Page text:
Public stigma toward women, mothers and non-mothers, with serious mental illness in Jewish Ultraorthodox society

Ayala Jacob, Gil Goldzweig, Avinoam Dar, Libby Igra, Ilanit Hasson-Ohayon

Research output: Contribution to journalArticlepeer-review

Abstract

The study aimed to investigate stigma toward women with serious mental illness (SMI) within the Jewish Ultraorthodox community. It explored the impact of target motherhood, observers’ parenthood, and psychological-flexibility on stigma. 150 participants were presented with a vignette depicting a woman with\without SMI and as mothers\non-mothers, then surveyed for their attitudes and social distance. High levels of stigma were found toward women with SMI regardless of their motherhood status. Interestingly, observers’ parenthood correlated with increased social distance, and high psychological flexibility was linked to lower stigma. A third-level interaction was found in which there was a moderating effect of psychological flexibility on the interaction between target person’s motherhood, target person’s SMI, and stigma. The study highlights the need for culturally sensitive approaches and emphasises the significance of considering parenthood and psychological flexibility in combating stigma toward individuals with SMI in collectivistic religious societies like the Jewish Ultraorthodox community.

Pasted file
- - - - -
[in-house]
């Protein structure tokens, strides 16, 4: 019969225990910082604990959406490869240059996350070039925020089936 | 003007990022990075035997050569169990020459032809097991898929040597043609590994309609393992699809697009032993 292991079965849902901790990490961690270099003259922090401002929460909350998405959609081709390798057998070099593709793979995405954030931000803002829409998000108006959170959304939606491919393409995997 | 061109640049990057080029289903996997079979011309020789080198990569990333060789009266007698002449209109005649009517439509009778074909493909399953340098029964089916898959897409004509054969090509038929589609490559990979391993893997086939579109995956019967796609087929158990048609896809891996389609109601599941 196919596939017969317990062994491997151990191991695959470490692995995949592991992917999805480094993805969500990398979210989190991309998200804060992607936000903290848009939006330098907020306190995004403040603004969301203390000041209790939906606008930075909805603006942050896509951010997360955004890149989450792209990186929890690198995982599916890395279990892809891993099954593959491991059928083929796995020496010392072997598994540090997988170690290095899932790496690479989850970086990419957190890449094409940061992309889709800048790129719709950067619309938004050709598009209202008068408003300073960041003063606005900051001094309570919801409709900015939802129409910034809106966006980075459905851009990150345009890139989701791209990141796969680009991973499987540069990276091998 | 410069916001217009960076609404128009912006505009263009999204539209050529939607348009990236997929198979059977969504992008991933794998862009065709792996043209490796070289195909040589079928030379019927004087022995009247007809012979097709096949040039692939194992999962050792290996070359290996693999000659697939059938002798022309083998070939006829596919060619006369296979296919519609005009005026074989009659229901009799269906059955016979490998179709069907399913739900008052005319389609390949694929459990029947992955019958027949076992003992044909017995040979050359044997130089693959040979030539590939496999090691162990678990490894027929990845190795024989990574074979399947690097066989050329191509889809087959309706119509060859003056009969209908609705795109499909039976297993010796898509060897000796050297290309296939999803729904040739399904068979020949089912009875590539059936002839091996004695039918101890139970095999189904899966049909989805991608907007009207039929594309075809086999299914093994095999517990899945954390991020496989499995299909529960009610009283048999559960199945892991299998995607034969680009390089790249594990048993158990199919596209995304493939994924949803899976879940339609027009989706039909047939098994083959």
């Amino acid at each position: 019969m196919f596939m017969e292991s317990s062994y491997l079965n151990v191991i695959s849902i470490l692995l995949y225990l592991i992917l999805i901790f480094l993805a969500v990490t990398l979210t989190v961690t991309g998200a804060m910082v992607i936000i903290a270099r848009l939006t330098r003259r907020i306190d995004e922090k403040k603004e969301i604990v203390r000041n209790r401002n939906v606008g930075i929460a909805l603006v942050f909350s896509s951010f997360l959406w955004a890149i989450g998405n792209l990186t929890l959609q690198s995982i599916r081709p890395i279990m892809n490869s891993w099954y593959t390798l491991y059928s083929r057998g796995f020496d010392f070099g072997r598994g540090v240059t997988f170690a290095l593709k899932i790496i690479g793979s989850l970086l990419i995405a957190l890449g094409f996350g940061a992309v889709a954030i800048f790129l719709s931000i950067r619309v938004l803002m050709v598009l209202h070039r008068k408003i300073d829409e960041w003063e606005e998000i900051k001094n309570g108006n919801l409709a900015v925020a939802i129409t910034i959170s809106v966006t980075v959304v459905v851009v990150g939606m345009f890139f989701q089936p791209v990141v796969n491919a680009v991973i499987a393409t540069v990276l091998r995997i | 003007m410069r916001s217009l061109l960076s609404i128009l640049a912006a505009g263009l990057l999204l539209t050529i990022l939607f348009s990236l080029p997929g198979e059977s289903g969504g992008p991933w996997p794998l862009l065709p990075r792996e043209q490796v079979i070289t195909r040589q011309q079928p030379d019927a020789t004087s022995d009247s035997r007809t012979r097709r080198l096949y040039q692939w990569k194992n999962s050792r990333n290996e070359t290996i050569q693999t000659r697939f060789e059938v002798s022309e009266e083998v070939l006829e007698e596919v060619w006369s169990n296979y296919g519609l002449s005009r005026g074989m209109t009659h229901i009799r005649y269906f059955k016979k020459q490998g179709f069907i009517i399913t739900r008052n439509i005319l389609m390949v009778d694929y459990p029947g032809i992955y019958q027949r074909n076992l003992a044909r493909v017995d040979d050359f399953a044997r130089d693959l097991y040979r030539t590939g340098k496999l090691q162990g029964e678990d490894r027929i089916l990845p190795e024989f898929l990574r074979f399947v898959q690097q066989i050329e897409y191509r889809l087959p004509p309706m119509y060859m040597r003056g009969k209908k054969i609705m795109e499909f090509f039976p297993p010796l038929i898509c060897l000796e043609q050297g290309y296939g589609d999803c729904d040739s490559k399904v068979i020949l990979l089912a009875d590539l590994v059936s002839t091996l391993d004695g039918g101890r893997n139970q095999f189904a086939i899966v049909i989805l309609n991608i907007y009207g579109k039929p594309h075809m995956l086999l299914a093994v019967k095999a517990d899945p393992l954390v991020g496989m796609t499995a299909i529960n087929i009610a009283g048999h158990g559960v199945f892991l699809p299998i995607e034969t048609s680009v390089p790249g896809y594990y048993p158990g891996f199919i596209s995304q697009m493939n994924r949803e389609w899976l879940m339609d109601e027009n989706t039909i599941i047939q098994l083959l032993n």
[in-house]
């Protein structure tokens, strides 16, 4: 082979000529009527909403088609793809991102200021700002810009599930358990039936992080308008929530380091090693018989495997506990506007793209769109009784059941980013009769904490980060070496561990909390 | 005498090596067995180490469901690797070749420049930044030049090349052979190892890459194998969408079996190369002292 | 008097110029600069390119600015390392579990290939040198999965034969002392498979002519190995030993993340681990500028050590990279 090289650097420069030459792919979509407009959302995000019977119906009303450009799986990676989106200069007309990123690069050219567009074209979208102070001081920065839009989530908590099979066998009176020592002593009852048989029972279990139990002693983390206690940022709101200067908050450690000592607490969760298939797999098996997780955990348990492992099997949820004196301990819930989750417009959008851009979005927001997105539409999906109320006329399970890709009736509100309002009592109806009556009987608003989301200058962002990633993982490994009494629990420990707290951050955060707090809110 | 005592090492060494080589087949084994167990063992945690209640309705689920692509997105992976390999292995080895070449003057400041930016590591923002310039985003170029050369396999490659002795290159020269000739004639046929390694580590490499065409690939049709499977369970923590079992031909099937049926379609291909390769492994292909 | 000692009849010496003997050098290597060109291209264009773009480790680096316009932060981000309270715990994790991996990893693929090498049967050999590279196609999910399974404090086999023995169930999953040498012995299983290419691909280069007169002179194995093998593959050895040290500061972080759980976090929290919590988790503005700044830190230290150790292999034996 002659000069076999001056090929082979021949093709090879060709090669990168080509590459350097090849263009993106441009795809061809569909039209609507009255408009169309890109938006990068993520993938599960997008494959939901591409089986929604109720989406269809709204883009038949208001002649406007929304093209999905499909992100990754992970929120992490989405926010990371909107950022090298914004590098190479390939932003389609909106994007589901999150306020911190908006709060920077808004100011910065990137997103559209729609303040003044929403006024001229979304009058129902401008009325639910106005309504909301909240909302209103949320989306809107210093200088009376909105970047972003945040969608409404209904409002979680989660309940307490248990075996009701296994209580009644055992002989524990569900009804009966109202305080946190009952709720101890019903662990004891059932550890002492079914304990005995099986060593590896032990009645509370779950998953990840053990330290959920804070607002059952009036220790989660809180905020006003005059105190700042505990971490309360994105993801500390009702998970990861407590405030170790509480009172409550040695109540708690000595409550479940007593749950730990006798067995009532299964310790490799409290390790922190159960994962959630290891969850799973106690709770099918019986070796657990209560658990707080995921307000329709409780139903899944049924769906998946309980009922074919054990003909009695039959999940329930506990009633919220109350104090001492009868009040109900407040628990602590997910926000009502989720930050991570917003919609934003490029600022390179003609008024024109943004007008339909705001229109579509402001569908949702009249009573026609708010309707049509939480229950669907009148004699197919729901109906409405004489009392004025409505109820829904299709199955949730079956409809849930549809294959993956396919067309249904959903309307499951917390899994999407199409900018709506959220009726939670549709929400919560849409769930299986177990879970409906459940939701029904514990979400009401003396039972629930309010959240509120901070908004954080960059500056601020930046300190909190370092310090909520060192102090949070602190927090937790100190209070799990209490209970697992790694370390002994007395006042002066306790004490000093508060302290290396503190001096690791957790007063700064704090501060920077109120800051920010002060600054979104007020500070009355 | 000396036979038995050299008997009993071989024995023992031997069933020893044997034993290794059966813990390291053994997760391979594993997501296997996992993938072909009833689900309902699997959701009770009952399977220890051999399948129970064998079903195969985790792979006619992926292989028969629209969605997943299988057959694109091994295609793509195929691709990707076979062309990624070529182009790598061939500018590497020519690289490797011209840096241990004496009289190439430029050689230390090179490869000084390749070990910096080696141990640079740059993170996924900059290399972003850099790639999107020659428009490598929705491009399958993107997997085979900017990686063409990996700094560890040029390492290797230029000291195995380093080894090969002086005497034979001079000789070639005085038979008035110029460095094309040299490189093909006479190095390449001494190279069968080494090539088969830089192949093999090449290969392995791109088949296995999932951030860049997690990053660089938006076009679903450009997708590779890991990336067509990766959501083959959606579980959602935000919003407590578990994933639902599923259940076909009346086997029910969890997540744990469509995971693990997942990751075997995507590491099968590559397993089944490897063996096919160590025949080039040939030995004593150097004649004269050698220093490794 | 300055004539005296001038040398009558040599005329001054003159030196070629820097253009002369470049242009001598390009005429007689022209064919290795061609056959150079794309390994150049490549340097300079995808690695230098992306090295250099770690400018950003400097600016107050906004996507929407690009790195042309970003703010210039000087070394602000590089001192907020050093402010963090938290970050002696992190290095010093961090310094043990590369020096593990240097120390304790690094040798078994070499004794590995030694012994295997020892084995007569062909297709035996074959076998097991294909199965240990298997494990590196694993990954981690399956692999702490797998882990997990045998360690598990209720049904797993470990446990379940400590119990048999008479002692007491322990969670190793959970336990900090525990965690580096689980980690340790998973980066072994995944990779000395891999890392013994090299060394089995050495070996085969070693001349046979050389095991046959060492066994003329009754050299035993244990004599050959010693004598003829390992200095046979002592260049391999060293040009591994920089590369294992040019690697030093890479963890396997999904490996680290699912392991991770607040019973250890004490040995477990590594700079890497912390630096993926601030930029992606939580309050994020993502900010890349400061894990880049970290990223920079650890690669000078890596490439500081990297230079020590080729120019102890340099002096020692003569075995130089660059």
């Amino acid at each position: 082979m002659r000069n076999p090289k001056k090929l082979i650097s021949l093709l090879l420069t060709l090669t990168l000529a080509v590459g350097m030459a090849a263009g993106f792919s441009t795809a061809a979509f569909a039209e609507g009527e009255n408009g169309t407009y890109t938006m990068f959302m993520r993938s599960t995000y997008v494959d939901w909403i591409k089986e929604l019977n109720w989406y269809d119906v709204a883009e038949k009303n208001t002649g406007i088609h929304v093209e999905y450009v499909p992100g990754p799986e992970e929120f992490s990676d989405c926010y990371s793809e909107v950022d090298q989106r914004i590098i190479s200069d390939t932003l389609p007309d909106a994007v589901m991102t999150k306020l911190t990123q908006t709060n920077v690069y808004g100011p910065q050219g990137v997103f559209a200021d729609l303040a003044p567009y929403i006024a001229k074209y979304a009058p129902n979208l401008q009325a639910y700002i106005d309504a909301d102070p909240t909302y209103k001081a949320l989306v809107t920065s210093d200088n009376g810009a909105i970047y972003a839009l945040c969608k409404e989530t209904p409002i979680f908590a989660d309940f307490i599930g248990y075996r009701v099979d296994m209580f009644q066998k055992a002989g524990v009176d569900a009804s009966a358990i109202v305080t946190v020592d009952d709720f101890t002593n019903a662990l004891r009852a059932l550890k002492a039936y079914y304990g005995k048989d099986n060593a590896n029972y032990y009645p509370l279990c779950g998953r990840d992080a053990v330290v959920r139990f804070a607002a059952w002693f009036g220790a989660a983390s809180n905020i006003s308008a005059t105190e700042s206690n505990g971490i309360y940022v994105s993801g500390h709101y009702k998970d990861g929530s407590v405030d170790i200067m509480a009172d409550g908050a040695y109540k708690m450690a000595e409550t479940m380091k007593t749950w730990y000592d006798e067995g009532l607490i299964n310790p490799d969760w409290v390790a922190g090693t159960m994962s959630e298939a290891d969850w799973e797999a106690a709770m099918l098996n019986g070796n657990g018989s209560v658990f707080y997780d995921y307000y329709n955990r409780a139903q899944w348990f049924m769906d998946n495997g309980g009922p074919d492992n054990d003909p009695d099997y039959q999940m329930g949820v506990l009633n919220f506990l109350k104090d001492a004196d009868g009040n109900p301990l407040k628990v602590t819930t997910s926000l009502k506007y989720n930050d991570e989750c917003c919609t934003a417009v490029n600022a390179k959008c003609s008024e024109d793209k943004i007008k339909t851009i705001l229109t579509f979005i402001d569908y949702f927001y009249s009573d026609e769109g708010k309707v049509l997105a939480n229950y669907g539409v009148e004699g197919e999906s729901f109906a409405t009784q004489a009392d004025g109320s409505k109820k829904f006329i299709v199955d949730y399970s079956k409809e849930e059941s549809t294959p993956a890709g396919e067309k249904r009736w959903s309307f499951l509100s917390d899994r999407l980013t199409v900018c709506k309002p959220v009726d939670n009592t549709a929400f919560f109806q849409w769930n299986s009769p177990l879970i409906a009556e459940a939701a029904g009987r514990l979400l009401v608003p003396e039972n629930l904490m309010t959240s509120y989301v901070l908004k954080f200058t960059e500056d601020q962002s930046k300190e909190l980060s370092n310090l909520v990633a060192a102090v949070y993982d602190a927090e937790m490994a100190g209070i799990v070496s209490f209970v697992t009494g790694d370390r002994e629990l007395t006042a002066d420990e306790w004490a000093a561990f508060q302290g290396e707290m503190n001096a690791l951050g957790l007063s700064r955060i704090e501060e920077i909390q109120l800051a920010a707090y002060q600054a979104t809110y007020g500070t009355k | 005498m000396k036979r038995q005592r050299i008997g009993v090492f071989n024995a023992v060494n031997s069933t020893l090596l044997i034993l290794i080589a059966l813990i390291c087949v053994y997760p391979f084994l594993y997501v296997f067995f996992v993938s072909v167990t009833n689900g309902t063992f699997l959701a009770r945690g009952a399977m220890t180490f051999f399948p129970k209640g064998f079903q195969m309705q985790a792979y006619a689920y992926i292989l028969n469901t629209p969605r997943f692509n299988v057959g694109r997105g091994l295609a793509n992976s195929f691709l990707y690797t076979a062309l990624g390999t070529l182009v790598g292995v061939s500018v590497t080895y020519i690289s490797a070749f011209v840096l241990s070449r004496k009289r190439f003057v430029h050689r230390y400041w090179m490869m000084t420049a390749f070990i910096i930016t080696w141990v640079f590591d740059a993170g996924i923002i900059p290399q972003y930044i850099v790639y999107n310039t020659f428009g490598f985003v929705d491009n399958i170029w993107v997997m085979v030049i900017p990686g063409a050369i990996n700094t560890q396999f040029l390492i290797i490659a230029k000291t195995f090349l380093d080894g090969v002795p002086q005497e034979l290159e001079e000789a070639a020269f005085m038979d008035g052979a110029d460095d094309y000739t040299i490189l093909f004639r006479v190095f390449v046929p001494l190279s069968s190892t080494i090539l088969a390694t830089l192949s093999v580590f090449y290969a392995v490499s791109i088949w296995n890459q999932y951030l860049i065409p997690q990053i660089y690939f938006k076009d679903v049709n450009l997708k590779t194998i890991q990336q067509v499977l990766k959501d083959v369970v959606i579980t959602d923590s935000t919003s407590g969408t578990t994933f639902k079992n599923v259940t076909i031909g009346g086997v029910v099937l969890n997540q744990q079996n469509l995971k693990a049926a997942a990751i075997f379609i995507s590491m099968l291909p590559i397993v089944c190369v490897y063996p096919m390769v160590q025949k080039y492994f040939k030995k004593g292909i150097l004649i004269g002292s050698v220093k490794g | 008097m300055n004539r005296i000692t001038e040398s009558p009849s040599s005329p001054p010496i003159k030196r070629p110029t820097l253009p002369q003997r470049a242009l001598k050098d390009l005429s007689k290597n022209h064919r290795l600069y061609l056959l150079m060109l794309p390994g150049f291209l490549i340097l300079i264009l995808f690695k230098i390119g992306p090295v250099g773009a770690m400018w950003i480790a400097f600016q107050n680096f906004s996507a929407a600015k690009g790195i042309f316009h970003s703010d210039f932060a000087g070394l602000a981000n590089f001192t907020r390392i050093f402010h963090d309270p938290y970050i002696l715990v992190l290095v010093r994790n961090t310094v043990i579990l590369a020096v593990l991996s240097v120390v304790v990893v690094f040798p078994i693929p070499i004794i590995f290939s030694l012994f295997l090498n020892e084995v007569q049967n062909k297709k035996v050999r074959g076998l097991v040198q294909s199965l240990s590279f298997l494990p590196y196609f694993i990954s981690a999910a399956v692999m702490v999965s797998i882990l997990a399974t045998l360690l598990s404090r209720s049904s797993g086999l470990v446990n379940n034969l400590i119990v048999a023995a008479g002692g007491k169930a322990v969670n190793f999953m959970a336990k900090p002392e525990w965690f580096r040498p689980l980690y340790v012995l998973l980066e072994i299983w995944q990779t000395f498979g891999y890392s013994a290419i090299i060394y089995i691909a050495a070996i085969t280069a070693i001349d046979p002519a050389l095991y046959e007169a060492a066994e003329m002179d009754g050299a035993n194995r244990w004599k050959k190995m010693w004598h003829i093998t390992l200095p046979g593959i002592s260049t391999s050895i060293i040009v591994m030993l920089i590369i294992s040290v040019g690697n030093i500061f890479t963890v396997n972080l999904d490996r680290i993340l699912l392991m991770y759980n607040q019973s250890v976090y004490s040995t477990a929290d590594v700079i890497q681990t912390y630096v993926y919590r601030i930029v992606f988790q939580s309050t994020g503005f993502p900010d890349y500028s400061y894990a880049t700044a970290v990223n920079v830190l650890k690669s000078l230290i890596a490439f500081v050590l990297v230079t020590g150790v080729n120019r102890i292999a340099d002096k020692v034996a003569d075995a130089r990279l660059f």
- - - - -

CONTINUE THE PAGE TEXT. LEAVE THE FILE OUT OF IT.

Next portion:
Original languageEnglish
Pages (from-to)27-43
Number of pages17
JournalMental Health, Religion and Culture
Volume27
Issue number1
DOIs
StatePublished - 2024

Bibliographical note

Publisher Copyright:
© 2024 The Author(s). Published by Informa UK Limited, trading as Taylor & Francis Group.

Keywords

  • Mental illness
  • culture
  • motherhood
  • phycological flexibility
  • stigma
  • ultraorthodox

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